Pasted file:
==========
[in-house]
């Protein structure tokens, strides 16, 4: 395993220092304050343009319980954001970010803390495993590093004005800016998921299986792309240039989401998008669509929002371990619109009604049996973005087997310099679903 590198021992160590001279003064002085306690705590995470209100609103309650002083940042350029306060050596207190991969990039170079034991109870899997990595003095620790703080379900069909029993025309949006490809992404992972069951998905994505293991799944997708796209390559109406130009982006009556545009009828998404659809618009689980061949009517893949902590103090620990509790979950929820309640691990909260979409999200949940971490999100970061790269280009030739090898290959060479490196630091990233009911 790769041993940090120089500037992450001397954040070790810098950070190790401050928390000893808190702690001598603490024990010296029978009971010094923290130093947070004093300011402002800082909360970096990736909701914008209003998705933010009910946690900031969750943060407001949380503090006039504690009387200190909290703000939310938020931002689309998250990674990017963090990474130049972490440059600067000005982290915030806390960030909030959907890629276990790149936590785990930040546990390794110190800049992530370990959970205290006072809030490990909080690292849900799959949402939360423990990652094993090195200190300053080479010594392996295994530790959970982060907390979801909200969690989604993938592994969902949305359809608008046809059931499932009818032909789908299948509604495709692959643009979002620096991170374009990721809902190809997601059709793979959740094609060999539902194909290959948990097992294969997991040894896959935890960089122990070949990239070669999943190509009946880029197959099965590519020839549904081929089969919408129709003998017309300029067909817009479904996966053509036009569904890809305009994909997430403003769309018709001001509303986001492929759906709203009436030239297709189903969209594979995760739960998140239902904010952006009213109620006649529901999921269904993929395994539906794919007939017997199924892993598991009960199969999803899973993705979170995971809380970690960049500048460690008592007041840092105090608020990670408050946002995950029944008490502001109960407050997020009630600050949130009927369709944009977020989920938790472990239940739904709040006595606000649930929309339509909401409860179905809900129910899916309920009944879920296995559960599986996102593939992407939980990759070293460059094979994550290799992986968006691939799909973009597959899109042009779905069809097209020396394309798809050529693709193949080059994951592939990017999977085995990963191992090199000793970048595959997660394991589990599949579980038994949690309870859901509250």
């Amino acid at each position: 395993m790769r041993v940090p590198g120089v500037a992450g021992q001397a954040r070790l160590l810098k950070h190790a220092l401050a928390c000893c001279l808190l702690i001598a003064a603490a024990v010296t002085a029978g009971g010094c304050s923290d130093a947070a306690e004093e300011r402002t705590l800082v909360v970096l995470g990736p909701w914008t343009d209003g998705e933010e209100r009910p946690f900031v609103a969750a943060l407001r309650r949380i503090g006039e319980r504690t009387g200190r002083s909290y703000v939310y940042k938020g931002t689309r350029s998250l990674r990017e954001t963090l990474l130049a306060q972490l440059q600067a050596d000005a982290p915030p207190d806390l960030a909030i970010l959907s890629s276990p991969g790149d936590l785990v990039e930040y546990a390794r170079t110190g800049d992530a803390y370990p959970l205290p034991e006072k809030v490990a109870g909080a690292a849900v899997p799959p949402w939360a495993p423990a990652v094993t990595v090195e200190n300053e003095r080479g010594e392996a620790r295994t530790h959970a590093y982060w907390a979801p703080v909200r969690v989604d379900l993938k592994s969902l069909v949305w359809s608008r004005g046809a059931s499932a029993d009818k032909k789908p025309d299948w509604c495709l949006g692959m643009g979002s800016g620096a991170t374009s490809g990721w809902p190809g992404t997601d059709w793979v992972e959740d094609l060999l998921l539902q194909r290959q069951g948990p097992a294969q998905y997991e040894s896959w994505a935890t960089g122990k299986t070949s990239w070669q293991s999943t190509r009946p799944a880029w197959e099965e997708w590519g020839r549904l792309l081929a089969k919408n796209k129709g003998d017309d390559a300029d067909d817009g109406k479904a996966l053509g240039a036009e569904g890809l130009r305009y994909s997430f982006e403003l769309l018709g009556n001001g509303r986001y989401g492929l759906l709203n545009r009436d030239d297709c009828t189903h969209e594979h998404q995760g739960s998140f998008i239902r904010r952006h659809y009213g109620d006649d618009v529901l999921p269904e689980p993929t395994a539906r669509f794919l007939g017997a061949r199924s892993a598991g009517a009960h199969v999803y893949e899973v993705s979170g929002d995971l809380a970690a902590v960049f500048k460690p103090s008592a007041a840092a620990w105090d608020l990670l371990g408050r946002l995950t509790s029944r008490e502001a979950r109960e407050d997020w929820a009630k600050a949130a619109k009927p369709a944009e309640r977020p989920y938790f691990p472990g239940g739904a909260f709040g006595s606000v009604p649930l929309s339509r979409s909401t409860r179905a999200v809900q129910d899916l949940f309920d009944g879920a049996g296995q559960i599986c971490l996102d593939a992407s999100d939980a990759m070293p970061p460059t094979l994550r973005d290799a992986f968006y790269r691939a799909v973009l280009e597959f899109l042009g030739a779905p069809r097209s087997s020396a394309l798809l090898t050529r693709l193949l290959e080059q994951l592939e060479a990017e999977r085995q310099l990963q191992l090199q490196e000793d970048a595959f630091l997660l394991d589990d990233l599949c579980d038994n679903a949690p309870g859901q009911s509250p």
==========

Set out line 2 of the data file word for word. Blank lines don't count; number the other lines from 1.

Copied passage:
């Protein structure tokens, strides 16, 4: 395993220092304050343009319980954001970010803390495993590093004005800016998921299986792309240039989401998008669509929002371990619109009604049996973005087997310099679903 590198021992160590001279003064002085306690705590995470209100609103309650002083940042350029306060050596207190991969990039170079034991109870899997990595003095620790703080379900069909029993025309949006490809992404992972069951998905994505293991799944997708796209390559109406130009982006009556545009009828998404659809618009689980061949009517893949902590103090620990509790979950929820309640691990909260979409999200949940971490999100970061790269280009030739090898290959060479490196630091990233009911 790769041993940090120089500037992450001397954040070790810098950070190790401050928390000893808190702690001598603490024990010296029978009971010094923290130093947070004093300011402002800082909360970096990736909701914008209003998705933010009910946690900031969750943060407001949380503090006039504690009387200190909290703000939310938020931002689309998250990674990017963090990474130049972490440059600067000005982290915030806390960030909030959907890629276990790149936590785990930040546990390794110190800049992530370990959970205290006072809030490990909080690292849900799959949402939360423990990652094993090195200190300053080479010594392996295994530790959970982060907390979801909200969690989604993938592994969902949305359809608008046809059931499932009818032909789908299948509604495709692959643009979002620096991170374009990721809902190809997601059709793979959740094609060999539902194909290959948990097992294969997991040894896959935890960089122990070949990239070669999943190509009946880029197959099965590519020839549904081929089969919408129709003998017309300029067909817009479904996966053509036009569904890809305009994909997430403003769309018709001001509303986001492929759906709203009436030239297709189903969209594979995760739960998140239902904010952006009213109620006649529901999921269904993929395994539906794919007939017997199924892993598991009960199969999803899973993705979170995971809380970690960049500048460690008592007041840092105090608020990670408050946002995950029944008490502001109960407050997020009630600050949130009927369709944009977020989920938790472990239940739904709040006595606000649930929309339509909401409860179905809900129910899916309920009944879920296995559960599986996102593939992407939980990759070293460059094979994550290799992986968006691939799909973009597959899109042009779905069809097209020396394309798809050529693709193949080059994951592939990017999977085995990963191992090199000793970048595959997660394991589990599949579980038994949690309870859901509250």